Summary: This sermon looks at getting to the heart of our calling, which is found in the Great Commandment.
Sermon - Getting To The Heart
If I were to give a definition of religion, part of it would be that religion is about the business of keeping and maintaining laws and the traditions that surround and are interwoven within them.
What Jesus states in our text, however, basically nullifies the rules and regulations in favor of a relationship, and within that relationship all the laws of God are contained and worked out.
Back in the days of Jesus, the religious leaders were devoted to carrying on lengthy debates on religious traditions and the laws they considered important or greater than others. This was no easy task considering how many laws there were, not to mention all the rules and traditions that surrounded them.
Take for instance the one law of keeping the Sabbath day holy, Exodus 20:8. There are over 300 rules and traditions that surround it. Now consider that there are 613 commandments in God’s law. What the religious leaders did was to divide these into greater and lessor commands, that is those they felt were more important than others.
Jesus, however, never got caught up in such debates; rather He taught that all of these were tied up in what He called the weightier matters, or what we would call today as the principles contained within the laws.
“Woe to you, scribes and Pharisees, hypocrites! For you pay tithe of mint and anise and cummin, and have neglected the weightier matters of the law: justice and mercy and faith. These you ought to have done, without leaving the others undone.” (Matthew 23:23 NKJV)
The religious leaders were so intent on keeping the law, even in its minutest detail that they forgot what the laws were all about and the principles God desired to teach us through them. These principles, however, never countered or voided out the law, as Jesus said that the tithe was to continue regardless of what they did.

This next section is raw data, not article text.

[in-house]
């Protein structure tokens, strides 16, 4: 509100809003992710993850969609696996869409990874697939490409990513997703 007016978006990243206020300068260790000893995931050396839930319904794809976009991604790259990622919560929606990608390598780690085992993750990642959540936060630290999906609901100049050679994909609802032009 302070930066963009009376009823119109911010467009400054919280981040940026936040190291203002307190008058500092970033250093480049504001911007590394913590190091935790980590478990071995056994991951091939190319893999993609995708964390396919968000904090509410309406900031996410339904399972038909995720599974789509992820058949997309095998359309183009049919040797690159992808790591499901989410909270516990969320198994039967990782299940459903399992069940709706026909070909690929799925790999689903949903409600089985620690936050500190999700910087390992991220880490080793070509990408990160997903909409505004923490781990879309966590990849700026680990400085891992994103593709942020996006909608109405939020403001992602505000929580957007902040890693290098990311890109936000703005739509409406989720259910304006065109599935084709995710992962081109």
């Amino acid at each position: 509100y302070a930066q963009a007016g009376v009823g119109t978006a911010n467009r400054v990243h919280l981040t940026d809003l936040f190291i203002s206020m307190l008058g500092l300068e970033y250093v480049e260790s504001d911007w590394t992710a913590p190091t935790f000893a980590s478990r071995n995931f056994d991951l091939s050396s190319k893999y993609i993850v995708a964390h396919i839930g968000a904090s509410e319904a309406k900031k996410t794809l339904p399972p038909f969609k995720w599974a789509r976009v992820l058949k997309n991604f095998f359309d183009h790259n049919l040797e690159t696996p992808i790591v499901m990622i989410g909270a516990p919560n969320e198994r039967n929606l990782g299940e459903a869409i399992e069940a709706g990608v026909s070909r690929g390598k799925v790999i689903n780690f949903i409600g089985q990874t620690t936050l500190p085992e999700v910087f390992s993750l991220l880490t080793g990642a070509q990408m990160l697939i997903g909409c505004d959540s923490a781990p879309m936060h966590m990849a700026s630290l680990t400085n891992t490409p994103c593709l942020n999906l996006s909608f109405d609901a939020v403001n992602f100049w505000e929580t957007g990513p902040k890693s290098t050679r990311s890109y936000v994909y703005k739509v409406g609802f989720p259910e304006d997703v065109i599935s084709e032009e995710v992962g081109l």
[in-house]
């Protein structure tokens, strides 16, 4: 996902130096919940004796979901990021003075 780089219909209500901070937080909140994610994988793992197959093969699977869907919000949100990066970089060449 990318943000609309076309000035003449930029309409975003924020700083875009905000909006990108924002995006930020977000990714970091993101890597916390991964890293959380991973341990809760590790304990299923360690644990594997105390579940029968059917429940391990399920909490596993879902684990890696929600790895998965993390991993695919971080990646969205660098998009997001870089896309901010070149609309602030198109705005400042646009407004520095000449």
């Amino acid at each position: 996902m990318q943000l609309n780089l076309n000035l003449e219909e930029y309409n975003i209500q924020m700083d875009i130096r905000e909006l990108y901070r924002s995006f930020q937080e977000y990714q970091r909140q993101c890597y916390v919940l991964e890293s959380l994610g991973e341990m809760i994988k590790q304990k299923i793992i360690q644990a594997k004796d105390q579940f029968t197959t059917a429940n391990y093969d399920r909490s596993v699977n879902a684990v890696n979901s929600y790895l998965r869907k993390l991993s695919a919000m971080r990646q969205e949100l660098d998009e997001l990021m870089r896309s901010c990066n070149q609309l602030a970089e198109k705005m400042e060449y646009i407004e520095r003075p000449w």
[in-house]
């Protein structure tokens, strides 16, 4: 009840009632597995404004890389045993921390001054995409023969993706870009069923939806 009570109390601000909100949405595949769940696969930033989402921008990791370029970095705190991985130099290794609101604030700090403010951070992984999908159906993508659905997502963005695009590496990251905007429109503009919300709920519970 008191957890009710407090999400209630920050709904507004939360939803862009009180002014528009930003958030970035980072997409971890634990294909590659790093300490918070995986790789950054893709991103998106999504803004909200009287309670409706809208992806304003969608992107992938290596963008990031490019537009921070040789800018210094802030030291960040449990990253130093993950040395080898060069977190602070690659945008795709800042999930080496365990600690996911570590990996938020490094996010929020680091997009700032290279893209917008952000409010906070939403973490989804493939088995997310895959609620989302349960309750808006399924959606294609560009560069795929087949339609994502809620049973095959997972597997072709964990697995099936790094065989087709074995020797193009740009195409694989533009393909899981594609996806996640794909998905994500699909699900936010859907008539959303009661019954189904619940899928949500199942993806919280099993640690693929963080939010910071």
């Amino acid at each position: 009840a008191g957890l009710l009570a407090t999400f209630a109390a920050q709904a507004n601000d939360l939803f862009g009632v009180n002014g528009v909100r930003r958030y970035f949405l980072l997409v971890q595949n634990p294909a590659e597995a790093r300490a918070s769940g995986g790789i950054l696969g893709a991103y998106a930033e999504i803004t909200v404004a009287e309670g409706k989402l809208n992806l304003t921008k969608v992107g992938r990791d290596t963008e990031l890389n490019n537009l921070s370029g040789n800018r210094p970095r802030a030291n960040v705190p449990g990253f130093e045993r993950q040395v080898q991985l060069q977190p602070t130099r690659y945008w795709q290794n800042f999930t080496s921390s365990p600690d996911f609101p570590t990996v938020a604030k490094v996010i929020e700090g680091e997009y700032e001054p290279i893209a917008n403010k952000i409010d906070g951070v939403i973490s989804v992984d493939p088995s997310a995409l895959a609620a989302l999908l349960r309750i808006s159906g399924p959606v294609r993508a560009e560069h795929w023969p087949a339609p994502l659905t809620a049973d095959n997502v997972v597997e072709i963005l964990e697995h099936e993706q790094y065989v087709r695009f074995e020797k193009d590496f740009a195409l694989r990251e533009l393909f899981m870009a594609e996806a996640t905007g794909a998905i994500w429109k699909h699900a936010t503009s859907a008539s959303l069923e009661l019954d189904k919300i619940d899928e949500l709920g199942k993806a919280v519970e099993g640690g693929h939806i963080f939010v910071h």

The reason Jesus was so intent on the principles rather than the specifics was because no one can keep the full extent of the law. And by trying to make some laws greater than others would give people an excuse for not keeping those laws they considered less important, thus discounting God’s word altogether.
The Apostle James speaks to this problem and sin.
“Whoever shall keep the whole law, and yet stumble in one point, he is guilty of all.” (James 2:10 NKJV)
James said the law comes as a packaged deal. If we break one law, no matter how inconsequential we may think it is, then we are guilty of breaking them all.
Just because we may deny the importance of some of the laws doesn’t make them unimportant. Our unbelief and denial doesn’t void them out. They still condemn us no matter how little we may value them.
Under the law, therefore, we are judged guilty. This is why Jesus came and died for us, that through His death and resurrection we are no longer judged by the law, but rather upon our acceptance of God’s grace and mercy through faith in Jesus Christ.
A common deception that has affected the lives of many is that if we deny, ignore, or refuse to accept something that it will not come to pass. Many treat the Bible in much the same way, especially when it doesn’t line up with what they want.
And so people start conforming religion and beliefs to their own culture and behaviors. They want the right to do what they want, and so they make everything, including God’s word, fit into their wishes. Therefore they only follow those commandments that allow them to do things their way.
When pressed for an answer to which commandment was the greatest, Jesus answered in a surprising way saying that it begins and ends in having a love relationship with God.
“‘You shall love the Lord your God with all your heart, with all your soul, and with all your mind. This is the first and great commandment.” (Matthew 22:37-38 NKJV)
Therefore, it is only in a love relationship with Jesus that we are able to keep the commandments.
Jesus said, “If you love Me, keep My commandments.” (John 14:15 NKJV)
Our love of God, therefore, should be our focus.
Have you ever been to the circus and watched the lion tamers? We see them with their whips and pistols. But neither are not the most important. The stool is by far the most important. Holding the stool with its four legs pointed at the lion paralyzes him because the lion tries to focus on all four legs at once, thus fragmenting its attention, making it relatively tame.
Like the lion, fragmenting our attention also paralyzes us, and this is usually through the various religious rules and regulations we allow in our lives. Therefore, by stating the first and greatest commandment to love God, Jesus is taking the stool out of Satan’s hands and helps us live a focused life.